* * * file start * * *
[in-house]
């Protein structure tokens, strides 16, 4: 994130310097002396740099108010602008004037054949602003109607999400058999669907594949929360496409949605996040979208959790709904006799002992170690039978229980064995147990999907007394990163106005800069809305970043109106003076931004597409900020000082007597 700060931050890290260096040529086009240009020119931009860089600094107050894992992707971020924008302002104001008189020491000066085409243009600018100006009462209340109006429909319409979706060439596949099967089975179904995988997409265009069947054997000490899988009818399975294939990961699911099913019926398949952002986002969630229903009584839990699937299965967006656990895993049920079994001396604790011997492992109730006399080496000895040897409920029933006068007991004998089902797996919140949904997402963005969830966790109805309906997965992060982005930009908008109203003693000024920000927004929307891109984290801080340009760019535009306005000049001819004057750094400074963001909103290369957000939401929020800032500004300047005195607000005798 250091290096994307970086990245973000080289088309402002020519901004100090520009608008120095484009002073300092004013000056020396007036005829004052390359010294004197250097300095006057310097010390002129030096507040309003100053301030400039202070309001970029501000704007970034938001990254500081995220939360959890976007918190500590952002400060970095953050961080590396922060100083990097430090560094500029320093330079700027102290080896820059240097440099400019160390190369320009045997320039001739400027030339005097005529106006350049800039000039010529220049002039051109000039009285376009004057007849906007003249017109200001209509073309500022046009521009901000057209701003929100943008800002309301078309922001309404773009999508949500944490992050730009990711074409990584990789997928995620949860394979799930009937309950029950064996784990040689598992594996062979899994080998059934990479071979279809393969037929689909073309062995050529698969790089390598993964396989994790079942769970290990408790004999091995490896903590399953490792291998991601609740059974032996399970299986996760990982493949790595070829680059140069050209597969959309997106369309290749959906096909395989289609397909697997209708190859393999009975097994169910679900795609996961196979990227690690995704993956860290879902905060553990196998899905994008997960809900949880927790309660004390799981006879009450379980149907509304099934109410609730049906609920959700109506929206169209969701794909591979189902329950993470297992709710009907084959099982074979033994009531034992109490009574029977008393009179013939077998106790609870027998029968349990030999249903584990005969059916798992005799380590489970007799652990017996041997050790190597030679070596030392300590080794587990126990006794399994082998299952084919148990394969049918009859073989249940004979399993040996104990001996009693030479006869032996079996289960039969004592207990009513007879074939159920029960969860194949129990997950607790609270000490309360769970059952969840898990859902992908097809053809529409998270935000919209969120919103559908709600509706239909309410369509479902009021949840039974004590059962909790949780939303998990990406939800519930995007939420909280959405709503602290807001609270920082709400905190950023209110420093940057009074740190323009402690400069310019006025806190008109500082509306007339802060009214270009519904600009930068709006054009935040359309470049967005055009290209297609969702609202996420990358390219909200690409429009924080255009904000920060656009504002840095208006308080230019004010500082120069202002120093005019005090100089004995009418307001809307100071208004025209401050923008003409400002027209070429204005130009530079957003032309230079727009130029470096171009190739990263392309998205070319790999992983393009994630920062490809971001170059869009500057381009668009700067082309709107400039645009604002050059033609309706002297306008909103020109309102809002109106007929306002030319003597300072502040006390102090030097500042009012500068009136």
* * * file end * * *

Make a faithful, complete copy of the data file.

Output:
[in-house]
């Protein structure tokens, strides 16, 4: 994130310097002396740099108010602008004037054949602003109607999400058999669907594949929360496409949605996040979208959790709904006799002992170690039978229980064995147990999907007394990163106005800069809305970043109106003076931004597409900020000082007597 700060931050890290260096040529086009240009020119931009860089600094107050894992992707971020924008302002104001008189020491000066085409243009600018100006009462209340109006429909319409979706060439596949099967089975179904995988997409265009069947054997000490899988009818399975294939990961699911099913019926398949952002986002969630229903009584839990699937299965967006656990895993049920079994001396604790011997492992109730006399080496000895040897409920029933006068007991004998089902797996919140949904997402963005969830966790109805309906997965992060982005930009908008109203003693000024920000927004929307891109984290801080340009760019535009306005000049001819004057750094400074963001909103290369957000939401929020800032500004300047005195607000005798 250091290096994307970086990245973000080289088309402002020519901004100090520009608008120095484009002073300092004013000056020396007036005829004052390359010294004197250097300095006057310097010390002129030096507040309003100053301030400039202070309001970029501000704007970034938001990254500081995220939360959890976007918190500590952002400060970095953050961080590396922060100083990097430090560094500029320093330079700027102290080896820059240097440099400019160390190369320009045997320039001739400027030339005097005529106006350049800039000039010529220049002039051109000039009285376009004057007849906007003249017109200001209509073309500022046009521009901000057209701003929100943008800002309301078309922001309404773009999508949500944490992050730009990711074409990584990789997928995620949860394979799930009937309950029950064996784990040689598992594996062979899994080998059934990479071979279809393969037929689909073309062995050529698969790089390598993964396989994790079942769970290990408790004999091995490896903590399953490792291998991601609740059974032996399970299986996760990982493949790595070829680059140069050209597969959309997106369309290749959906096909395989289609397909697997209708190859393999009975097994169910679900795609996961196979990227690690995704993956860290879902905060553990196998899905994008997960809900949880927790309660004390799981006879009450379980149907509304099934109410609730049906609920959700109506929206169209969701794909591979189902329950993470297992709710009907084959099982074979033994009531034992109490009574029977008393009179013939077998106790609870027998029968349990030999249903584990005969059916798992005799380590489970007799652990017996041997050790190597030679070596030392300590080794587990126990006794399994082998299952084919148990394969049918009859073989249940004979399993040996104990001996009693030479006869032996079996289960039969004592207990009513007879074939159920029960969860194949129990997950607790609270000490309360769970059952969840898990859902992908097809053809529409998270935000919209969120919103559908709600509706239909309410369509479902009021949840039974004590059962909790949780939303998990990406939800519930995007939420909280959405709503602290807001609270920082709400905190950023209110420093940057009074740190323009402690400069310019006025806190008109500082509306007339802060009214270009519904600009930068709006054009935040359309470049967005055009290209297609969702609202996420990358390219909200690409429009924080255009904000920060656009504002840095208006308080230019004010500082120069202002120093005019005090100089004995009418307001809307100071208004025209401050923008003409400002027209070429204005130009530079957003032309230079727009130029470096171009190739990263392309998205070319790999992983393009994630920062490809971001170059869009500057381009668009700067082309709107400039645009604002050059033609309706002297306008909103020109309102809002109106007929306002030319003597300072502040006390102090030097500042009012500068009136």